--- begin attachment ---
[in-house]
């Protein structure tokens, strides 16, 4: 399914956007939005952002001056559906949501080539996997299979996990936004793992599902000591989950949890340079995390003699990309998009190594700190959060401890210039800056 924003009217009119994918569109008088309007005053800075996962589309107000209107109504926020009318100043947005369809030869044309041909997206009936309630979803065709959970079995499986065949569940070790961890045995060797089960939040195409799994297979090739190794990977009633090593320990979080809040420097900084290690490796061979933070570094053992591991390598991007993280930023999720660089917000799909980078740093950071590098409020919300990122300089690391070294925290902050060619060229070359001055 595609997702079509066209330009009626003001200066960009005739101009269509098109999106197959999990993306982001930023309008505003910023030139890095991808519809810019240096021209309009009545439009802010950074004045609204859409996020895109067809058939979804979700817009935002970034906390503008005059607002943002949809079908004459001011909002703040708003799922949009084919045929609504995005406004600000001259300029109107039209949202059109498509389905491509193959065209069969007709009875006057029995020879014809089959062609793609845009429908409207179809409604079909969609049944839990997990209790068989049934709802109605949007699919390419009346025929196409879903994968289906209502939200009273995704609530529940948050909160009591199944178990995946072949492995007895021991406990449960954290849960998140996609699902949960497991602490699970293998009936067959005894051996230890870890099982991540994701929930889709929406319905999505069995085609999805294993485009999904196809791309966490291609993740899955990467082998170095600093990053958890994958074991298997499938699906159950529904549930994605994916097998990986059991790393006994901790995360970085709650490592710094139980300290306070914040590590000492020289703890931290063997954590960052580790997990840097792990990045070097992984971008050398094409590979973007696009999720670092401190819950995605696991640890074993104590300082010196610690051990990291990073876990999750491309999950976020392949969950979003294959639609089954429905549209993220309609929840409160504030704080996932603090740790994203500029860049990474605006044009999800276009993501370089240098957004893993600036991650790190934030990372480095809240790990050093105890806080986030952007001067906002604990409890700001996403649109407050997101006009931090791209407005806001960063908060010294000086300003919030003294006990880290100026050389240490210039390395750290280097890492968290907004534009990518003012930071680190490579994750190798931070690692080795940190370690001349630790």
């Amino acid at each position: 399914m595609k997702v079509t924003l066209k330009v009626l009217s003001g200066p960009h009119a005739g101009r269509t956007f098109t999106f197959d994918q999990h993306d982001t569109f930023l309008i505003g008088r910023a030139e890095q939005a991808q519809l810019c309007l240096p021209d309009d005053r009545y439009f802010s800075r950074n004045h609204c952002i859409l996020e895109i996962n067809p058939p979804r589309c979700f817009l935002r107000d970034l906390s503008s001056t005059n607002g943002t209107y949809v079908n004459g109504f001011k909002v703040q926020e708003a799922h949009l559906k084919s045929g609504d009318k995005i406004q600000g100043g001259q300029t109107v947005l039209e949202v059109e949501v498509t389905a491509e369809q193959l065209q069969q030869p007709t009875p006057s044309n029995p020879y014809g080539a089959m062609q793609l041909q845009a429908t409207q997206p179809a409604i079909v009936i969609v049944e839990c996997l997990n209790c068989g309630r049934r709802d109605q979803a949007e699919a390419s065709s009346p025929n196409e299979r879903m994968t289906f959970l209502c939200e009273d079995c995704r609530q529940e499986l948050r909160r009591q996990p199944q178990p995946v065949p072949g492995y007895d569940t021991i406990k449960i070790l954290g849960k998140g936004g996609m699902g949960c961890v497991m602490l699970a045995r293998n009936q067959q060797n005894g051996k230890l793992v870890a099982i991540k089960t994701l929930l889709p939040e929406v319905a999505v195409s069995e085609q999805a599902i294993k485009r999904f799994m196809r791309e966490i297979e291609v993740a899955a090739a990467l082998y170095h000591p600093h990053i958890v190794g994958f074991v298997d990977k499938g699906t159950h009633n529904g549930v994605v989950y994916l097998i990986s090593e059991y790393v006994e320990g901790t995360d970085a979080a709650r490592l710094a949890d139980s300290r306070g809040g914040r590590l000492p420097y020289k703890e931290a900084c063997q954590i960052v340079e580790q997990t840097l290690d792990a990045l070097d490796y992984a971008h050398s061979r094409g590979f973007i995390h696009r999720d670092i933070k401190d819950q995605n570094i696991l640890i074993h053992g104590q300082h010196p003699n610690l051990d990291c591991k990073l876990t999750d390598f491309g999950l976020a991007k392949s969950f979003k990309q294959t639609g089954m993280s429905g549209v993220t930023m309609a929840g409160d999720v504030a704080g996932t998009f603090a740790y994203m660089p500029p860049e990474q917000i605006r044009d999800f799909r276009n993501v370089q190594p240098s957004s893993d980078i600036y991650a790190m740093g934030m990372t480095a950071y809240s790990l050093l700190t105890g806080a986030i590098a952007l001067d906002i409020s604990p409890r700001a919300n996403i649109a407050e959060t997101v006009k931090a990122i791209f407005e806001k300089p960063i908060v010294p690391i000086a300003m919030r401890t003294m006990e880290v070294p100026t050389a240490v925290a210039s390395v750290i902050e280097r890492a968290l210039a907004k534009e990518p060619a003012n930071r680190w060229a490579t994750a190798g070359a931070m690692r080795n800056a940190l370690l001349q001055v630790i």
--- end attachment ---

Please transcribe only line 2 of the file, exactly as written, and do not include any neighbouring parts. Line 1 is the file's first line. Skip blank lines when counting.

């Protein structure tokens, strides 16, 4: 399914956007939005952002001056559906949501080539996997299979996990936004793992599902000591989950949890340079995390003699990309998009190594700190959060401890210039800056 924003009217009119994918569109008088309007005053800075996962589309107000209107109504926020009318100043947005369809030869044309041909997206009936309630979803065709959970079995499986065949569940070790961890045995060797089960939040195409799994297979090739190794990977009633090593320990979080809040420097900084290690490796061979933070570094053992591991390598991007993280930023999720660089917000799909980078740093950071590098409020919300990122300089690391070294925290902050060619060229070359001055 595609997702079509066209330009009626003001200066960009005739101009269509098109999106197959999990993306982001930023309008505003910023030139890095991808519809810019240096021209309009009545439009802010950074004045609204859409996020895109067809058939979804979700817009935002970034906390503008005059607002943002949809079908004459001011909002703040708003799922949009084919045929609504995005406004600000001259300029109107039209949202059109498509389905491509193959065209069969007709009875006057029995020879014809089959062609793609845009429908409207179809409604079909969609049944839990997990209790068989049934709802109605949007699919390419009346025929196409879903994968289906209502939200009273995704609530529940948050909160009591199944178990995946072949492995007895021991406990449960954290849960998140996609699902949960497991602490699970293998009936067959005894051996230890870890099982991540994701929930889709929406319905999505069995085609999805294993485009999904196809791309966490291609993740899955990467082998170095600093990053958890994958074991298997499938699906159950529904549930994605994916097998990986059991790393006994901790995360970085709650490592710094139980300290306070914040590590000492020289703890931290063997954590960052580790997990840097792990990045070097992984971008050398094409590979973007696009999720670092401190819950995605696991640890074993104590300082010196610690051990990291990073876990999750491309999950976020392949969950979003294959639609089954429905549209993220309609929840409160504030704080996932603090740790994203500029860049990474605006044009999800276009993501370089240098957004893993600036991650790190934030990372480095809240790990050093105890806080986030952007001067906002604990409890700001996403649109407050997101006009931090791209407005806001960063908060010294000086300003919030003294006990880290100026050389240490210039390395750290280097890492968290907004534009990518003012930071680190490579994750190798931070690692080795940190370690001349630790």